LAST week's High Court prenuptial agreement decision took many legal experts by surprise and served as a wake-up call.
It ruled against a rich property developer who married a younger eastern European bride.
The developer insisted his bride sign a pre-nuptial agreement, otherwise known as a binding financial agreement, in an attempt to protect his assets. But he failed, with the highest court in the land ruling against him and effectively quashing the prenup agreement.
Some legal experts have said this is the end of prenup agreements in Australia.
Amendments to the Family Law Act 17 years ago made it possible for people to enter into regulated financial contacts setting out how to split assets if the relationship dissolved. There were some conditions that needed to be met for this contract to be enforceable by the court. This amendment created the ability for prenups to be used in Australia.
Ensuring prenup is valid
Although some rules need to be followed for a prenup to be valid.
Section 90K of the Family Law Act 2000 spells out a long list of circumstances whereby the prenup can be overturned. It includes situations such fraud and trying avoiding creditors, but the main clause that has been a bone of contention within the legal community has been around the unconscionable conduct clause (90K 1e).
Tash Nolan, a director at Sydney family law firm Nolan Lawyers, explained unconscionable conduct as "knowing someone is in an inferior bargaining position, but proceeding with the contract anyway".
In last week's High Court case of Thorne v Kennedy, Nolan said, "Mr Kennedy knew about Ms Thorne's special disadvantage (both pseudonyms as neither can be identified in a Family Court case). He created it and put her into an inferior bargaining position by bringing her to Australia, where she had no financial means, minimal English language skills and could not be reasonably expected to otherwise survive in the country without the financial support of Mr Kennedy".
In other words, Ms Thorne was not in a position to negotiate the terms of the prenup as she was reliant on the late Mr Kennedy's ongoing financial support, which would be at risk of being taken away if she didn't sign the prenup.
Another element of prenups that Nolan highlights as being relevant in this case is the concept of undue influence, also known as duress.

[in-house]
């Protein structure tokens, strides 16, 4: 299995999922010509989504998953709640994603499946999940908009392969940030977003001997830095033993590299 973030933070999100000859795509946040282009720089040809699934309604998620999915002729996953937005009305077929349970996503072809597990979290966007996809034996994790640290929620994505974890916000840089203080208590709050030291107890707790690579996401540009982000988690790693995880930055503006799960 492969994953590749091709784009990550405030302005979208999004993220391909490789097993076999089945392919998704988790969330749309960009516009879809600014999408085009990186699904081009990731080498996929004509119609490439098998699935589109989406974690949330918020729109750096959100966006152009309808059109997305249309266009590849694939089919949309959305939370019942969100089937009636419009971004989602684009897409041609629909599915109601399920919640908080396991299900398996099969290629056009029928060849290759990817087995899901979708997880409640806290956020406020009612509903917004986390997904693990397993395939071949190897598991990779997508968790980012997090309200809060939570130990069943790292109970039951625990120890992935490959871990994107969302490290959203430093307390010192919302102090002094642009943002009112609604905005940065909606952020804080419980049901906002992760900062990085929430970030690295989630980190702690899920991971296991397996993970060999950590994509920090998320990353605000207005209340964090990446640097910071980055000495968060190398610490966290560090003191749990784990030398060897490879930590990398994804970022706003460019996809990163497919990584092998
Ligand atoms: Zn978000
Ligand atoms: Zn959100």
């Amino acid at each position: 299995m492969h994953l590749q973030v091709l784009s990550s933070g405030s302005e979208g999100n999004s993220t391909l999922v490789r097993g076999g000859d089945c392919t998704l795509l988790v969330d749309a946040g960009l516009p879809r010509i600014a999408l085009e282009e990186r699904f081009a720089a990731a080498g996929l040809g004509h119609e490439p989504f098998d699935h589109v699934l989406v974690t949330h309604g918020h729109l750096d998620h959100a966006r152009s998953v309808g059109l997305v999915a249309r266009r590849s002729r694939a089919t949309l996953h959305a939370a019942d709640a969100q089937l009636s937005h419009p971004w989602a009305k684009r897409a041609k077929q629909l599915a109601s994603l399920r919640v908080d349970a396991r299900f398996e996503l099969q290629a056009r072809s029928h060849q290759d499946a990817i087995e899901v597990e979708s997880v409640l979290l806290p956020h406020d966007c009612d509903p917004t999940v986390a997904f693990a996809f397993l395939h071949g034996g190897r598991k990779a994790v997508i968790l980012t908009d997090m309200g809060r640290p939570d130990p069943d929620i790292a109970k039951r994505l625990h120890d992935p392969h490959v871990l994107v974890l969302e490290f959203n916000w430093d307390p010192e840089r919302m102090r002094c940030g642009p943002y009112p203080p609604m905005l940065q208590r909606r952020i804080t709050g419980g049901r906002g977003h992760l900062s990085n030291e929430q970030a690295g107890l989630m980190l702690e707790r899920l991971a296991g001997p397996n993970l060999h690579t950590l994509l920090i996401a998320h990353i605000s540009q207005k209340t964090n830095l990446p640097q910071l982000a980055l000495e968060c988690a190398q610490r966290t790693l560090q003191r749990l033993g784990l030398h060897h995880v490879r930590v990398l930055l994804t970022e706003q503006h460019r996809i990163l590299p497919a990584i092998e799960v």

Nolan explained it this way; "Mr Kennedy had applied pressure to Ms Thorne around signing the prenup saying, 'If I like you I will marry you, but you will have to sign paper. My money is for my children'."
The Thorne v Kennedy case is quite extreme in Nolan's opinion and has raised a range of questions in the legal and wealth management sectors.
Certainly, prenup agreements continue to be a valid asset protection tool, but when entering into these types of agreements it is important to consider the following factors highlighted by the High Court.
Tash Nolan's suggests:
- The prenups should be created through a process of open negotiation. The courts look down upon the "here it is, please sign" types of situations.
- The emotional circumstances in which the agreement is entered into should be considered. Threat to end a marriage or engagement if the prenup is not signed should be avoided. An adverse financial or relationship outcome should not be implied if the prenup is not signed by the other party.
- Make sure each party has sufficient time for careful reflection. Nolan usually gives one to two weeks for her clients to reflect on the draft prenup.
- Be conscious of differences in legal understanding and communication skills.
- Take into consideration the relative financial positions of each party. Be conscious when one side has significantly more assets than the other. The party with the higher level of assets should not use this to their advantage in the prenup process.
- It is a basic condition that each party seeks out independent legal advice and whether there was time afforded to the parties to reflect on that advice.
Prenups will continue to be common beyond this week's High Court ruling but, from a financial perspective, the most obvious advice is to try and stick with the marriage and avoid divorce. Of course, that's easier said than done.
As the late American actor Zsa Zsa Gabor used to say; "Getting divorced just because you don't love a man is almost as silly as getting married just because you do".
James Gerrard is the principal and director of Sydney financial planning firm FinancialAdvisor.com.au